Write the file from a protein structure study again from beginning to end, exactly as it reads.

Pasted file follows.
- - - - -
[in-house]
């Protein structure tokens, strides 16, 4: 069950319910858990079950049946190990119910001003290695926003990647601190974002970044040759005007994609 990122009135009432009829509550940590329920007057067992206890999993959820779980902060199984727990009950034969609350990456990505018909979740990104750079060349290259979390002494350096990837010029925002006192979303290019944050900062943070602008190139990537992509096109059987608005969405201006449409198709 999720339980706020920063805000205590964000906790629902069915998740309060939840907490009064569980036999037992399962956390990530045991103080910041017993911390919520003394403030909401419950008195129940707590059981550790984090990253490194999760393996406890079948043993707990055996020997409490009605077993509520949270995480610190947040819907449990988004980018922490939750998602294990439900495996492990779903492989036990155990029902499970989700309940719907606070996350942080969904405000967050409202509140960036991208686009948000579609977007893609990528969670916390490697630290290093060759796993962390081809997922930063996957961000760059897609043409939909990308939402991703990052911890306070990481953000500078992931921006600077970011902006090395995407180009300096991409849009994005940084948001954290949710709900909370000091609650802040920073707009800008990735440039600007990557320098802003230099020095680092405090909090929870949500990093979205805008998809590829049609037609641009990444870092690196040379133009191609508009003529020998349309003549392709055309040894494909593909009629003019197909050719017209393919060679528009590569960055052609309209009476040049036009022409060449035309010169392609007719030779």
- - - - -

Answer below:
[in-house]
């Protein structure tokens, strides 16, 4: 069950319910858990079950049946190990119910001003290695926003990647601190974002970044040759005007994609 990122009135009432009829509550940590329920007057067992206890999993959820779980902060199984727990009950034969609350990456990505018909979740990104750079060349290259979390002494350096990837010029925002006192979303290019944050900062943070602008190139990537992509096109059987608005969405201006449409198709 999720339980706020920063805000205590964000906790629902069915998740309060939840907490009064569980036999037992399962956390990530045991103080910041017993911390919520003394403030909401419950008195129940707590059981550790984090990253490194999760393996406890079948043993707990055996020997409490009605077993509520949270995480610190947040819907449990988004980018922490939750998602294990439900495996492990779903492989036990155990029902499970989700309940719907606070996350942080969904405000967050409202509140960036991208686009948000579609977007893609990528969670916390490697630290290093060759796993962390081809997922930063996957961000760059897609043409939909990308939402991703990052911890306070990481953000500078992931921006600077970011902006090395995407180009300096991409849009994005940084948001954290949710709900909370000091609650802040920073707009800008990735440039600007990557320098802003230099020095680092405090909090929870949500990093979205805008998809590829049609037609641009990444870092690196040379133009191609508009003529020998349309003549392709055309040894494909593909009629003019197909050719017209393919060679528009590569960055052609309209009476040049036009022409060449035309010169392609007719030779």